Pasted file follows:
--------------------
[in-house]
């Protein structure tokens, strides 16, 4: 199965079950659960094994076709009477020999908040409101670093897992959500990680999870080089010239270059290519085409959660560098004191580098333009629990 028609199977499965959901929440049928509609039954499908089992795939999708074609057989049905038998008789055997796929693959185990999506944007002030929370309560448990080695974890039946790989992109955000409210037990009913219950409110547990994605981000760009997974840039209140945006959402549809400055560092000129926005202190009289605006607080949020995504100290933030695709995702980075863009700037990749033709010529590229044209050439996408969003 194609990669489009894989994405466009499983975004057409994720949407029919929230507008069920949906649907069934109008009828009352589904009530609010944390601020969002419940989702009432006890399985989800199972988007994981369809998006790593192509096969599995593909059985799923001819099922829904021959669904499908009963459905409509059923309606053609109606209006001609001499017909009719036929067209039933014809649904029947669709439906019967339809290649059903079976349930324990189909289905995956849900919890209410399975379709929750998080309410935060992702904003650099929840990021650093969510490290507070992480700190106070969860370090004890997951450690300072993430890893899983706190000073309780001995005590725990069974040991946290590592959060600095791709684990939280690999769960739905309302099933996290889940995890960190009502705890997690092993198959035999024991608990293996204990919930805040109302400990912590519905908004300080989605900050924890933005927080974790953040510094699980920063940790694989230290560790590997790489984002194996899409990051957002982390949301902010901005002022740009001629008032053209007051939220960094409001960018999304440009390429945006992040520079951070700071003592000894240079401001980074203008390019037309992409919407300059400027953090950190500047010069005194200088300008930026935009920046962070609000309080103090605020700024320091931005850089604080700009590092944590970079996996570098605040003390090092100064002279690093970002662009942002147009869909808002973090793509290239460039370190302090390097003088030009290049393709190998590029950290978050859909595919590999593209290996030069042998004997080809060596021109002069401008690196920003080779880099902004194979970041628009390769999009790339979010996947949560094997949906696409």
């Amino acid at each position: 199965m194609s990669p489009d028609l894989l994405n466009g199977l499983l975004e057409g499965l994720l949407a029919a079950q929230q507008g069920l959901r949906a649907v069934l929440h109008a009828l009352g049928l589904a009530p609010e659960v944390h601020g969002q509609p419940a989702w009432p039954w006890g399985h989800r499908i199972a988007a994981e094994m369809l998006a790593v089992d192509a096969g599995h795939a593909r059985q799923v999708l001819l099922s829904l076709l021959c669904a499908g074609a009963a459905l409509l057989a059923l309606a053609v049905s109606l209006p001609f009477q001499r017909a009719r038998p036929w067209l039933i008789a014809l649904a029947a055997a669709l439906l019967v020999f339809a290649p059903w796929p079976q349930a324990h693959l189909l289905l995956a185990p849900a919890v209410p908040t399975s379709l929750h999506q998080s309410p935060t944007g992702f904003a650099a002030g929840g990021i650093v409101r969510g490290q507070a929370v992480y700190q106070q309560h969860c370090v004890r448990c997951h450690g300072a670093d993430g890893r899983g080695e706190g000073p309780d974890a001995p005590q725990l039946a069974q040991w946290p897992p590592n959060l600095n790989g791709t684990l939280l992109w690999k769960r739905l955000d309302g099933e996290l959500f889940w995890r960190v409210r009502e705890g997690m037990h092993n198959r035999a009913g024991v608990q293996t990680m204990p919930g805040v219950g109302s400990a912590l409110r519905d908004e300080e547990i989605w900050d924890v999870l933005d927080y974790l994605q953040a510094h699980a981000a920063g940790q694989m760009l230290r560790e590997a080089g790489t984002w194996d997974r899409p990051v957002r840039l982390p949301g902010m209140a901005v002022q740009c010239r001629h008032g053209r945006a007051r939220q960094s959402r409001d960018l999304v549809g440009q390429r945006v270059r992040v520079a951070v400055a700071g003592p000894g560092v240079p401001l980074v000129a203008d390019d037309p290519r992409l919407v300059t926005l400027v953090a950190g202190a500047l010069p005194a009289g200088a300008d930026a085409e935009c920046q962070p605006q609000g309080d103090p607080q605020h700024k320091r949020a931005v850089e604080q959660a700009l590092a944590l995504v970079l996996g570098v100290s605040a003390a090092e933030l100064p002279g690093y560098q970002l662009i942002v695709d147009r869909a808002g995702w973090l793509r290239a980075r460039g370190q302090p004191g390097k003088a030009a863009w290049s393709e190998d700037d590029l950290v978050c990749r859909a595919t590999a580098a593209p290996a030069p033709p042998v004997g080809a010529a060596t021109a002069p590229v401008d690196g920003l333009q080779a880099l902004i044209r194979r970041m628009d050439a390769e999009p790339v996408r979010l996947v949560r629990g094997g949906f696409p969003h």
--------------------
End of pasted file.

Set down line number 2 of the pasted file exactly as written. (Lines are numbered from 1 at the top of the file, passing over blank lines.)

């Protein structure tokens, strides 16, 4: 199965079950659960094994076709009477020999908040409101670093897992959500990680999870080089010239270059290519085409959660560098004191580098333009629990 028609199977499965959901929440049928509609039954499908089992795939999708074609057989049905038998008789055997796929693959185990999506944007002030929370309560448990080695974890039946790989992109955000409210037990009913219950409110547990994605981000760009997974840039209140945006959402549809400055560092000129926005202190009289605006607080949020995504100290933030695709995702980075863009700037990749033709010529590229044209050439996408969003 194609990669489009894989994405466009499983975004057409994720949407029919929230507008069920949906649907069934109008009828009352589904009530609010944390601020969002419940989702009432006890399985989800199972988007994981369809998006790593192509096969599995593909059985799923001819099922829904021959669904499908009963459905409509059923309606053609109606209006001609001499017909009719036929067209039933014809649904029947669709439906019967339809290649059903079976349930324990189909289905995956849900919890209410399975379709929750998080309410935060992702904003650099929840990021650093969510490290507070992480700190106070969860370090004890997951450690300072993430890893899983706190000073309780001995005590725990069974040991946290590592959060600095791709684990939280690999769960739905309302099933996290889940995890960190009502705890997690092993198959035999024991608990293996204990919930805040109302400990912590519905908004300080989605900050924890933005927080974790953040510094699980920063940790694989230290560790590997790489984002194996899409990051957002982390949301902010901005002022740009001629008032053209007051939220960094409001960018999304440009390429945006992040520079951070700071003592000894240079401001980074203008390019037309992409919407300059400027953090950190500047010069005194200088300008930026935009920046962070609000309080103090605020700024320091931005850089604080700009590092944590970079996996570098605040003390090092100064002279690093970002662009942002147009869909808002973090793509290239460039370190302090390097003088030009290049393709190998590029950290978050859909595919590999593209290996030069042998004997080809060596021109002069401008690196920003080779880099902004194979970041628009390769999009790339979010996947949560094997949906696409």